I spent five years in Afghanistan, working to promote a growing Afghan media. I trained political reporters in how to ask tough questions of their new government. No small thing for the trainee who’d been beaten on the soles of his feet with wire cable by his bosses on Taliban state radio for the ‘crime’ of making a mistake on air. I set up community radio stations in remote provinces and edited the first ever radio programme for Afghan teenagers, for which I recruited 12 young male and female presenters of different ethnic groups.
Manisha was one of them. Wearing jeans, with her hair in a trendy bob, she spoke three languages learned from a mother who’d run an underground school for her girls from the family basement.
Manisha embodied the face of a newly liberated Afghanistan. We actively recruited girls like her, believed in them and sold them the dream of a bright future. And now? To my shame and horror, Manisha is being personally targeted by the Taliban.
The people we have left behind are now in very real danger.
Diplomat Fawzia warns: ‘I fear the Afghan people now face a choice between the Taliban or a civil war.
‘I was a polytechnic student when the Taliban took control of Kabul in 1996. I watched as they burned books then set fire to the building.
‘Today my daughter is a political science student at Kabul university. I can’t comprehend this is about to happen again. Everything we have worked and fought for in 20 years is crashing down.’
The plight of women and girls is summed up in a widely circulating portrait of six-year-old Nazdana from Kandahar, now overrun by the Taliban.
Asked what she wanted to be when she grew up, she had said a dentist. She is now in a camp in Kabul, all such plans in ruins.
Retired Major General Charlie Herbert, a former commander of British forces in Helmand and a Nato adviser, is one of 45 senior military officers calling for more visas to be issued to those Afghans who served the Crown.
He is in direct contact with former interpreters and other staff, such as the gentle, kind man who tended the roses in the Nato garden.
The British Government is not offering visas to subcontractors, to back-room staff or those dismissed for minor reasons, but the Taliban aren’t making such distinctions. If caught, they will be killed.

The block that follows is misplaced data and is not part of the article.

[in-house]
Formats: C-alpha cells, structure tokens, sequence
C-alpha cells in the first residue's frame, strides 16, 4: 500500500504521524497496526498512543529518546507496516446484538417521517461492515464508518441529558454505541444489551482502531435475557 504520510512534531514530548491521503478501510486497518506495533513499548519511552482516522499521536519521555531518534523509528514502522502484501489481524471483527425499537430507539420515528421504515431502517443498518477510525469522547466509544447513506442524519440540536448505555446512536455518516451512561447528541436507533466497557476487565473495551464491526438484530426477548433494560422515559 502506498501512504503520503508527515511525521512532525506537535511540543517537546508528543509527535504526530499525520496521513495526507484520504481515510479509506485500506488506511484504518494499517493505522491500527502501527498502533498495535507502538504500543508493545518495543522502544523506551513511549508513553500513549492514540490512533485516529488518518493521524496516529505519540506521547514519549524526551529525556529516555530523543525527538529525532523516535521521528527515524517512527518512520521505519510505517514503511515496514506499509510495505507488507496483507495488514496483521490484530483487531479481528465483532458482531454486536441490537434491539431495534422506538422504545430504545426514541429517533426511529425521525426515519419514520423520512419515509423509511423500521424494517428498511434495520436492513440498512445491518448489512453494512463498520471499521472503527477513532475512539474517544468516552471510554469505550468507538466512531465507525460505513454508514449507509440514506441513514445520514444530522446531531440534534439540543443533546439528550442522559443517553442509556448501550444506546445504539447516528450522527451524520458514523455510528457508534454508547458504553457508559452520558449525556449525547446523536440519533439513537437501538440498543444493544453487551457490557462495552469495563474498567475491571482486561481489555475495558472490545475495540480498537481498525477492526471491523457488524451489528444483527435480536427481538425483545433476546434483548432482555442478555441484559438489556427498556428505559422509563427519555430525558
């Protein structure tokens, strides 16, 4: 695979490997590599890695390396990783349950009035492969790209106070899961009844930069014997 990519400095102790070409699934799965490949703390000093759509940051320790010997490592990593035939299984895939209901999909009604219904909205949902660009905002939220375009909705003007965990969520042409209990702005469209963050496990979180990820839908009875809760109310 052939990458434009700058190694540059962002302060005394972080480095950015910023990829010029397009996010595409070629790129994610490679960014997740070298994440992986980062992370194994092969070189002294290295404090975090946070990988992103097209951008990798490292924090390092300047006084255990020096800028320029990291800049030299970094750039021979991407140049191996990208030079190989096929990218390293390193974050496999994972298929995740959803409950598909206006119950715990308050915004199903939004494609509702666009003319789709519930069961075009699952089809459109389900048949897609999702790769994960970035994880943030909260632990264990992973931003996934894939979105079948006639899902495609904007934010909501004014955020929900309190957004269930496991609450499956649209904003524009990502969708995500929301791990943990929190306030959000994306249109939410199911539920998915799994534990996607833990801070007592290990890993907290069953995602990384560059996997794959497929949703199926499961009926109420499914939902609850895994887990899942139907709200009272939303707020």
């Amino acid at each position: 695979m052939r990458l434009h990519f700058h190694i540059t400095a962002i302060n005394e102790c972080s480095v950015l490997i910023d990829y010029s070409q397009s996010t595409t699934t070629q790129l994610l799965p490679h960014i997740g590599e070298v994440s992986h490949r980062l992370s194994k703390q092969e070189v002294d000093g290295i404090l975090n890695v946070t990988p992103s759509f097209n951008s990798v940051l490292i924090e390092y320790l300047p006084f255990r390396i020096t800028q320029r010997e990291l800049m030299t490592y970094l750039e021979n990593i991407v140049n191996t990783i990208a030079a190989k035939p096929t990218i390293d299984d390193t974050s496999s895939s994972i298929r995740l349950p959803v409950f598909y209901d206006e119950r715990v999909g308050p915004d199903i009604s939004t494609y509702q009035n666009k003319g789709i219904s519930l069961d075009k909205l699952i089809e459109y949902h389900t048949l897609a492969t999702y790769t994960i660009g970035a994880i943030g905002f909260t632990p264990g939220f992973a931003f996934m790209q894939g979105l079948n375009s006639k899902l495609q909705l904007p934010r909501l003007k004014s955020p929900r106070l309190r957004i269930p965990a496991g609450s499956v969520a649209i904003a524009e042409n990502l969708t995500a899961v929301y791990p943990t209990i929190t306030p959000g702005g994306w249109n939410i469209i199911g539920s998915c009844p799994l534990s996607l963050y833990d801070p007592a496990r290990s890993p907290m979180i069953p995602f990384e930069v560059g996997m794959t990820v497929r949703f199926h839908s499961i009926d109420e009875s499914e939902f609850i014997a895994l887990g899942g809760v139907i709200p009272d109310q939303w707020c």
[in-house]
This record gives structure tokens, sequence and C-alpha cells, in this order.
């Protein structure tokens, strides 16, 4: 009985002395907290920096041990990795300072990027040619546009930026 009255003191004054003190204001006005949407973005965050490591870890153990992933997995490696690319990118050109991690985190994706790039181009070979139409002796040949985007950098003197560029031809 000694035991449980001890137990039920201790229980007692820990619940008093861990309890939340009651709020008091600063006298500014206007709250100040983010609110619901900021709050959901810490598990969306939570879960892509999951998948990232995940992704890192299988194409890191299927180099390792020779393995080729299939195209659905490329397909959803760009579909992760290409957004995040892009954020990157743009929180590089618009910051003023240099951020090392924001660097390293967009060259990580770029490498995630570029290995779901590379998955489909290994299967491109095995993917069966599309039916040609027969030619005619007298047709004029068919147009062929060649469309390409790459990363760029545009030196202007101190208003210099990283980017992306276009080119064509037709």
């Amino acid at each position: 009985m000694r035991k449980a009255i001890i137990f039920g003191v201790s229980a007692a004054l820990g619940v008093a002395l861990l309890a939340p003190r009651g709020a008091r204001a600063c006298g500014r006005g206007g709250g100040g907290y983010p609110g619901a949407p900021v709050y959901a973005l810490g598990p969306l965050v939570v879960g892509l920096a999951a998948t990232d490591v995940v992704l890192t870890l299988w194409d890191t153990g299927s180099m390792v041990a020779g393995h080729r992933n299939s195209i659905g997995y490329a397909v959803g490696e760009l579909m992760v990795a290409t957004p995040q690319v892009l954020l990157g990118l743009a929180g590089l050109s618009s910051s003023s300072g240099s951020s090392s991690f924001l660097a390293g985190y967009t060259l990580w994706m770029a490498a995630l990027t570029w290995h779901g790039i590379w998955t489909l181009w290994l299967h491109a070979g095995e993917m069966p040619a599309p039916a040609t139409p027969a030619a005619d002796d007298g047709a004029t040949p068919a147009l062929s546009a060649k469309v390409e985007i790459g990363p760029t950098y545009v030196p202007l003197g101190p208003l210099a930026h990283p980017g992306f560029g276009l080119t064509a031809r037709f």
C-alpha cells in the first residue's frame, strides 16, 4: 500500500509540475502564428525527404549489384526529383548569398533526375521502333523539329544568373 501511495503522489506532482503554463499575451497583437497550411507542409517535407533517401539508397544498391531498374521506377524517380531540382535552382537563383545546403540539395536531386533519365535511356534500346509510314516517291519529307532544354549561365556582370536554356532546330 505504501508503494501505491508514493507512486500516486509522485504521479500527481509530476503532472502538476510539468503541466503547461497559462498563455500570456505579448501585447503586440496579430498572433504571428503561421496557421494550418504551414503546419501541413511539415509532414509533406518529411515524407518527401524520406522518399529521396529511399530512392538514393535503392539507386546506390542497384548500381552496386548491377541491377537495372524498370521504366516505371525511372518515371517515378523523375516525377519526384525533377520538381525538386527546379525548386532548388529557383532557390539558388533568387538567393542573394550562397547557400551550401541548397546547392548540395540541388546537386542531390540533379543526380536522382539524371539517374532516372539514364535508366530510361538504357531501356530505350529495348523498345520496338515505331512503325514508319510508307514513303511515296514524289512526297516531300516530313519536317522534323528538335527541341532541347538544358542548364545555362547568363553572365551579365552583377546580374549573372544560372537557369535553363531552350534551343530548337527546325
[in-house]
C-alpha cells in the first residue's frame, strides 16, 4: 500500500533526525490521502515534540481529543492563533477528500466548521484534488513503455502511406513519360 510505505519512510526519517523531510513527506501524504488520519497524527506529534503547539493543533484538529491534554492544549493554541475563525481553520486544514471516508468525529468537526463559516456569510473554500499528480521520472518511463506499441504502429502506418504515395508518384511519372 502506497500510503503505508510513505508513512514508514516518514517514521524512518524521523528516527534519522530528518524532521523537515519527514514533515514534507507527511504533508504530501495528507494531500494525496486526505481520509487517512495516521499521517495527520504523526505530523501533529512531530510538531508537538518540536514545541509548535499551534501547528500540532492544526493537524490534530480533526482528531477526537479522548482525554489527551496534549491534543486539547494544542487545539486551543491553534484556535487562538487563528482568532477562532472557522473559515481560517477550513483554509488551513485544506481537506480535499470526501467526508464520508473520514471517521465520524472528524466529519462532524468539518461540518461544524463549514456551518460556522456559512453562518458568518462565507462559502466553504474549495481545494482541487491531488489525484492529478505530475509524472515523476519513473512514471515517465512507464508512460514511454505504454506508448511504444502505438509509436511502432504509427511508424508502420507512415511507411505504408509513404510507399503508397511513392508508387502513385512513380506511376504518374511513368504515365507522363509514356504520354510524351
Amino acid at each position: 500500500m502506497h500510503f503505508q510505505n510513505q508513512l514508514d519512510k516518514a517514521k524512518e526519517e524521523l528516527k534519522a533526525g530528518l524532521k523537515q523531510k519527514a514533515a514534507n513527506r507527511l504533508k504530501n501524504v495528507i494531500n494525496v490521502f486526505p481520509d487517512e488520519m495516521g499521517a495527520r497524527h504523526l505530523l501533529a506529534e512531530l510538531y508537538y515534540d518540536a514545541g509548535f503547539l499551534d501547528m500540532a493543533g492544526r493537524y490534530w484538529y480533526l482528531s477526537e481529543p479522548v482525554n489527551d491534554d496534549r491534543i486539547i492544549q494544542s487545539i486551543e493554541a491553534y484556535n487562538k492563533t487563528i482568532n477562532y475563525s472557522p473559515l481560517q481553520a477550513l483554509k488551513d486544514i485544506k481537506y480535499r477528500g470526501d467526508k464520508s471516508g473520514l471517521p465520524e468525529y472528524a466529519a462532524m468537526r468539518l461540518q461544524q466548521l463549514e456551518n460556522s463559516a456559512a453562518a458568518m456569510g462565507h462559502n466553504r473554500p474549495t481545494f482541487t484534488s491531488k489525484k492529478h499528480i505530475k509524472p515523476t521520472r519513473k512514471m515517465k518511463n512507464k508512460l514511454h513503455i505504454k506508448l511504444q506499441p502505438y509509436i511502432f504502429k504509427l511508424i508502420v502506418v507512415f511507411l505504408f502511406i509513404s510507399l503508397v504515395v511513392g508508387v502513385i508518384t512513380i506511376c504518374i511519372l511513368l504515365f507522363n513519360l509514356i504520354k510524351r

And make no mistake, the wives and children of the army, police and aid workers, and anyone with connections to the United Nations or the government, are already being arrested and murdered.
Meanwhile, despite the risks to herself, Fawzia has been visiting the many thousands of internally displaced people who have fled other cities and now are now sleeping in the open-air picnic areas of Kabul’s leafy ornamental parks. She says: ‘Some of the women delivered babies while they were travelling, so they had little babies who were sick, they had no drinking water, no washing facilities. All the children had been in school. They have lost their futures. We need to immediately set up temporary schools and provide simple things such as sanitary pads and medicine.’
Internally displaced Afghan families, who fled from the northern province due to battle between Taliban and Afghan security forces
We cannot allow Kabul to fall and must send more troops before it is too late. The generation we’ve supported for two decades cannot be abandoned.
We must urgently step up humanitarian efforts to help those fleeing, especially women and children.
Fawzia, who cites Margaret Thatcher as her heroine, has already survived an assassination attempt. She has a message for the British: ‘To the ordinary readers, I know you have good intentions and have paid taxes that went to the people of Afghanistan. I hope you will continue to raise your voices in support of us and especially the women.
‘We were at the forefront of protecting democracy against military extremism and the values of humanity, equality and dignity. The same values the British represented for years.’
Hope is fading in Kabul as quickly as the city’s electricity supply.
Fawzia calls me less often to save her mobile battery, but she has instructed me that if the Taliban attack her house, she will try to call me and I am to record the attack and to broadcast it to the world.
I am praying it is a call that I do not receive.
●Nadene Ghouri is co-author of The Favoured Daughter, One Woman’s Fight To Lead Afghanistan Into The Future, by Fawzia Koofi.